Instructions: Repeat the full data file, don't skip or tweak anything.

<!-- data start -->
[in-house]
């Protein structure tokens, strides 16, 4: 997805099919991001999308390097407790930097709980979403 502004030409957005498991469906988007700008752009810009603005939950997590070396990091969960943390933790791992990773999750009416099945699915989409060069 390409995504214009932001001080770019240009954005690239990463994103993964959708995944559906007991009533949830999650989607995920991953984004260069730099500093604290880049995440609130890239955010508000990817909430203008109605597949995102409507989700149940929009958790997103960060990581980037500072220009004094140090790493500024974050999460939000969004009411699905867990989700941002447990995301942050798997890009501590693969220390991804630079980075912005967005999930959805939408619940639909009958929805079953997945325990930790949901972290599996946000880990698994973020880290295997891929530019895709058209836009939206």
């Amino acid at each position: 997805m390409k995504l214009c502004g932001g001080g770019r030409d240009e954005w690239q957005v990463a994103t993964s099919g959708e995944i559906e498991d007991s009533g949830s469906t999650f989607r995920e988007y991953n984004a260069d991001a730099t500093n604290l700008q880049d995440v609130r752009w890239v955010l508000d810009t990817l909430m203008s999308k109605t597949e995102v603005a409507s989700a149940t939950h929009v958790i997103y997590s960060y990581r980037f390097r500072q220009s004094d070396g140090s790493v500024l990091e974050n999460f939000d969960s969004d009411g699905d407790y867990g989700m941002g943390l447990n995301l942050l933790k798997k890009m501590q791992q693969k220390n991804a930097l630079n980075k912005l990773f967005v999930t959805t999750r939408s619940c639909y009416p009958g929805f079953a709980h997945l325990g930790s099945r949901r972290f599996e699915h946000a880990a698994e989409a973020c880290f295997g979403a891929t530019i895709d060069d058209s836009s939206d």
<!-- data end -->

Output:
[in-house]
């Protein structure tokens, strides 16, 4: 997805099919991001999308390097407790930097709980979403 502004030409957005498991469906988007700008752009810009603005939950997590070396990091969960943390933790791992990773999750009416099945699915989409060069 390409995504214009932001001080770019240009954005690239990463994103993964959708995944559906007991009533949830999650989607995920991953984004260069730099500093604290880049995440609130890239955010508000990817909430203008109605597949995102409507989700149940929009958790997103960060990581980037500072220009004094140090790493500024974050999460939000969004009411699905867990989700941002447990995301942050798997890009501590693969220390991804630079980075912005967005999930959805939408619940639909009958929805079953997945325990930790949901972290599996946000880990698994973020880290295997891929530019895709058209836009939206």
């Amino acid at each position: 997805m390409k995504l214009c502004g932001g001080g770019r030409d240009e954005w690239q957005v990463a994103t993964s099919g959708e995944i559906e498991d007991s009533g949830s469906t999650f989607r995920e988007y991953n984004a260069d991001a730099t500093n604290l700008q880049d995440v609130r752009w890239v955010l508000d810009t990817l909430m203008s999308k109605t597949e995102v603005a409507s989700a149940t939950h929009v958790i997103y997590s960060y990581r980037f390097r500072q220009s004094d070396g140090s790493v500024l990091e974050n999460f939000d969960s969004d009411g699905d407790y867990g989700m941002g943390l447990n995301l942050l933790k798997k890009m501590q791992q693969k220390n991804a930097l630079n980075k912005l990773f967005v999930t959805t999750r939408s619940c639909y009416p009958g929805f079953a709980h997945l325990g930790s099945r949901r972290f599996e699915h946000a880990a698994e989409a973020c880290f295997g979403a891929t530019i895709d060069d058209s836009s939206d």